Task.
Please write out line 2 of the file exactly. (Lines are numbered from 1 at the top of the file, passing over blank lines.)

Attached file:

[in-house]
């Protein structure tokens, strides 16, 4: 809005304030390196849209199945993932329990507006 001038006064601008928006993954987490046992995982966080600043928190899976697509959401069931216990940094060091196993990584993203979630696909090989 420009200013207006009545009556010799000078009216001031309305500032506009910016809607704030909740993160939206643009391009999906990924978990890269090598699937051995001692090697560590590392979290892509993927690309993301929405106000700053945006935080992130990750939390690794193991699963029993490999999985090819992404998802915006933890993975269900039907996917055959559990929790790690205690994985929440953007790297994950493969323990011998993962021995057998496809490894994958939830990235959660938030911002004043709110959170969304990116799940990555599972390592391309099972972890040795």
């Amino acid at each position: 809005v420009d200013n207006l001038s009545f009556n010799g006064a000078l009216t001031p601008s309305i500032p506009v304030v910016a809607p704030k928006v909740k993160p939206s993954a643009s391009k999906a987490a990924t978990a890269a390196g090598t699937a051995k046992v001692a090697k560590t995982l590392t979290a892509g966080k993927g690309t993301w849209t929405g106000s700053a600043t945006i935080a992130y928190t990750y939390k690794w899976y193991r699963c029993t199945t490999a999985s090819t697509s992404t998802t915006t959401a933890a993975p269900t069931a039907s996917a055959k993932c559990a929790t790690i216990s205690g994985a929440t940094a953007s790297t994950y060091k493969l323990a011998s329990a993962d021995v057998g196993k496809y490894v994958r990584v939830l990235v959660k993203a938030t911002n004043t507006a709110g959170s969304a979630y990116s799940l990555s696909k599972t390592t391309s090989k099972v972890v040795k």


């Protein structure tokens, strides 16, 4: 809005304030390196849209199945993932329990507006 001038006064601008928006993954987490046992995982966080600043928190899976697509959401069931216990940094060091196993990584993203979630696909090989 420009200013207006009545009556010799000078009216001031309305500032506009910016809607704030909740993160939206643009391009999906990924978990890269090598699937051995001692090697560590590392979290892509993927690309993301929405106000700053945006935080992130990750939390690794193991699963029993490999999985090819992404998802915006933890993975269900039907996917055959559990929790790690205690994985929440953007790297994950493969323990011998993962021995057998496809490894994958939830990235959660938030911002004043709110959170969304990116799940990555599972390592391309099972972890040795």